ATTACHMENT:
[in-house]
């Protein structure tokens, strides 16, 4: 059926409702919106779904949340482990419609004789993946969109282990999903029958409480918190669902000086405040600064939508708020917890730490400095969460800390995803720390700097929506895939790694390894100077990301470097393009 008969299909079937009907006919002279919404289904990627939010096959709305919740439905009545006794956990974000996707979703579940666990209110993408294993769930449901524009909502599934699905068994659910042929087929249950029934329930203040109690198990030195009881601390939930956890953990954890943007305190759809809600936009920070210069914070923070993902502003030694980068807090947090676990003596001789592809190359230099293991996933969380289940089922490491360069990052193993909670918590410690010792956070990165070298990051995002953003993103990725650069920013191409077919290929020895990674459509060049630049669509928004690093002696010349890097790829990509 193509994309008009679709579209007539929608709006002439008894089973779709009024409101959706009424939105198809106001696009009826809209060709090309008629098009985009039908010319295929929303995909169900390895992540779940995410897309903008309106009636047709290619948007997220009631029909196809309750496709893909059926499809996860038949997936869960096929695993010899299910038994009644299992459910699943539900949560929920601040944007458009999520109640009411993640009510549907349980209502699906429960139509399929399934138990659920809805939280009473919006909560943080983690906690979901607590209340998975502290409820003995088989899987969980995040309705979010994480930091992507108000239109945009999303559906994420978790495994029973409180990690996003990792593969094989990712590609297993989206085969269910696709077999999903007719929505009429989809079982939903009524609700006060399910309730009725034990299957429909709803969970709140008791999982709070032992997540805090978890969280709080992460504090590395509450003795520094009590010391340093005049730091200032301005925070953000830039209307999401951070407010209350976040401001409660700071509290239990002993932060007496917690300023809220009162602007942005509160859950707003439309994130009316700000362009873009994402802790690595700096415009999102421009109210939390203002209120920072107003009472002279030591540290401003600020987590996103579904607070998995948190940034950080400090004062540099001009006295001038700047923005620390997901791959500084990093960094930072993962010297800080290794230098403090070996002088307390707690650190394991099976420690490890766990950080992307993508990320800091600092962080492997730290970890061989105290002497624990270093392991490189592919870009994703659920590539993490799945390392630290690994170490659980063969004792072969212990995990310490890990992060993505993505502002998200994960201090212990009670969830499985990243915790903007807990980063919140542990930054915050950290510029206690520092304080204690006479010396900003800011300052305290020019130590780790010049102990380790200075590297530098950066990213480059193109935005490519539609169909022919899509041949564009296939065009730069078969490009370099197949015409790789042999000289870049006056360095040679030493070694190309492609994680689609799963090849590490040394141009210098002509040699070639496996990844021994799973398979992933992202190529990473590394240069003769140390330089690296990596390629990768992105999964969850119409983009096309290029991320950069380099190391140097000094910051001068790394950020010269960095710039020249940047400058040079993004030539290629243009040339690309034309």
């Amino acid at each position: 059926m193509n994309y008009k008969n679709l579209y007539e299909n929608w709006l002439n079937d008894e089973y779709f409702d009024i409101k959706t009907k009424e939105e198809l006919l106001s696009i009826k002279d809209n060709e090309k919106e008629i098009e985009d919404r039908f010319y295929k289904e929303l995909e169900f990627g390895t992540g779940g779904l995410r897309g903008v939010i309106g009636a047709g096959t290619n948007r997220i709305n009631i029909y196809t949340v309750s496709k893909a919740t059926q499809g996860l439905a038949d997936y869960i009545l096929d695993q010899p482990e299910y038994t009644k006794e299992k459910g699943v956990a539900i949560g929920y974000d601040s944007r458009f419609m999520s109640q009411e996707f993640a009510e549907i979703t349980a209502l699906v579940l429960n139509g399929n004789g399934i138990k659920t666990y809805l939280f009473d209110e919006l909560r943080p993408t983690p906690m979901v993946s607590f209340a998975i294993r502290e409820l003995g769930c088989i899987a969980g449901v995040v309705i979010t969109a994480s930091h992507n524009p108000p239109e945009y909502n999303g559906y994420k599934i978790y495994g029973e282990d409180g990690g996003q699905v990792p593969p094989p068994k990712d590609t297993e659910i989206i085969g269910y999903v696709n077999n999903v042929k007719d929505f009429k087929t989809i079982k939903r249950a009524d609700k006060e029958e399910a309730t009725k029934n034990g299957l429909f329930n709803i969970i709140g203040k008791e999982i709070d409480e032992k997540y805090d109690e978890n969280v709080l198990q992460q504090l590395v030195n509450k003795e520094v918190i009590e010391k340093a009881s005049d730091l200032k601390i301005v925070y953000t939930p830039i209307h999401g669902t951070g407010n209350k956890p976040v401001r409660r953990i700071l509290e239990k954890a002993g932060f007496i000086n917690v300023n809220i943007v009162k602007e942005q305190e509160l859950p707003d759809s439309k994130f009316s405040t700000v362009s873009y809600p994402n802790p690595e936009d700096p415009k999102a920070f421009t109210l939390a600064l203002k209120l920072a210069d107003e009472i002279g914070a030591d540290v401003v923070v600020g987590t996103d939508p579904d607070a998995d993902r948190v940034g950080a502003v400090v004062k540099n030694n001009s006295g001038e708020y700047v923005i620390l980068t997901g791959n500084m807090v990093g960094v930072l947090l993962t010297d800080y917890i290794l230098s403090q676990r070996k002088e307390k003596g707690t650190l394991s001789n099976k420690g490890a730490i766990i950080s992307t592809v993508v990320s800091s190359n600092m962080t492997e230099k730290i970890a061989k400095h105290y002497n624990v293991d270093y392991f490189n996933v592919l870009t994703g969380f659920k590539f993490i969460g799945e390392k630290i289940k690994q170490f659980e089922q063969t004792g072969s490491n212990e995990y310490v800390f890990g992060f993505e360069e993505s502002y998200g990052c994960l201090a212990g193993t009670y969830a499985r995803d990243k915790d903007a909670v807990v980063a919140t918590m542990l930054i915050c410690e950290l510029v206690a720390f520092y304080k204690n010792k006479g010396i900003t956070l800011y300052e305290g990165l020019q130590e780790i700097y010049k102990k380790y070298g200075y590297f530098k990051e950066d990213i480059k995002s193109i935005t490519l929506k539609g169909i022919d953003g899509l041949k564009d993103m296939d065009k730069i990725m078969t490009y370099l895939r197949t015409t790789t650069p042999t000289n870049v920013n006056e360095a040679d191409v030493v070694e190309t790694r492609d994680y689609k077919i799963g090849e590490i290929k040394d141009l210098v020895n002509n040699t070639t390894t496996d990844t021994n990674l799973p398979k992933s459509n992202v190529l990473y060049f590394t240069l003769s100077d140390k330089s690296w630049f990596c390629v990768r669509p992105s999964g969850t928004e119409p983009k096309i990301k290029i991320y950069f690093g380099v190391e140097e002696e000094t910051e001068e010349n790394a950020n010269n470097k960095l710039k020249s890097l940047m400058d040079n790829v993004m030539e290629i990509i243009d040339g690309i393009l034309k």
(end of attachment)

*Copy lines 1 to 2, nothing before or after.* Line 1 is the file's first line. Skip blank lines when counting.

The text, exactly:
[in-house]
């Protein structure tokens, strides 16, 4: 059926409702919106779904949340482990419609004789993946969109282990999903029958409480918190669902000086405040600064939508708020917890730490400095969460800390995803720390700097929506895939790694390894100077990301470097393009 008969299909079937009907006919002279919404289904990627939010096959709305919740439905009545006794956990974000996707979703579940666990209110993408294993769930449901524009909502599934699905068994659910042929087929249950029934329930203040109690198990030195009881601390939930956890953990954890943007305190759809809600936009920070210069914070923070993902502003030694980068807090947090676990003596001789592809190359230099293991996933969380289940089922490491360069990052193993909670918590410690010792956070990165070298990051995002953003993103990725650069920013191409077919290929020895990674459509060049630049669509928004690093002696010349890097790829990509 193509994309008009679709579209007539929608709006002439008894089973779709009024409101959706009424939105198809106001696009009826809209060709090309008629098009985009039908010319295929929303995909169900390895992540779940995410897309903008309106009636047709290619948007997220009631029909196809309750496709893909059926499809996860038949997936869960096929695993010899299910038994009644299992459910699943539900949560929920601040944007458009999520109640009411993640009510549907349980209502699906429960139509399929399934138990659920809805939280009473919006909560943080983690906690979901607590209340998975502290409820003995088989899987969980995040309705979010994480930091992507108000239109945009999303559906994420978790495994029973409180990690996003990792593969094989990712590609297993989206085969269910696709077999999903007719929505009429989809079982939903009524609700006060399910309730009725034990299957429909709803969970709140008791999982709070032992997540805090978890969280709080992460504090590395509450003795520094009590010391340093005049730091200032301005925070953000830039209307999401951070407010209350976040401001409660700071509290239990002993932060007496917690300023809220009162602007942005509160859950707003439309994130009316700000362009873009994402802790690595700096415009999102421009109210939390203002209120920072107003009472002279030591540290401003600020987590996103579904607070998995948190940034950080400090004062540099001009006295001038700047923005620390997901791959500084990093960094930072993962010297800080290794230098403090070996002088307390707690650190394991099976420690490890766990950080992307993508990320800091600092962080492997730290970890061989105290002497624990270093392991490189592919870009994703659920590539993490799945390392630290690994170490659980063969004792072969212990995990310490890990992060993505993505502002998200994960201090212990009670969830499985990243915790903007807990980063919140542990930054915050950290510029206690520092304080204690006479010396900003800011300052305290020019130590780790010049102990380790200075590297530098950066990213480059193109935005490519539609169909022919899509041949564009296939065009730069078969490009370099197949015409790789042999000289870049006056360095040679030493070694190309492609994680689609799963090849590490040394141009210098002509040699070639496996990844021994799973398979992933992202190529990473590394240069003769140390330089690296990596390629990768992105999964969850119409983009096309290029991320950069380099190391140097000094910051001068790394950020010269960095710039020249940047400058040079993004030539290629243009040339690309034309």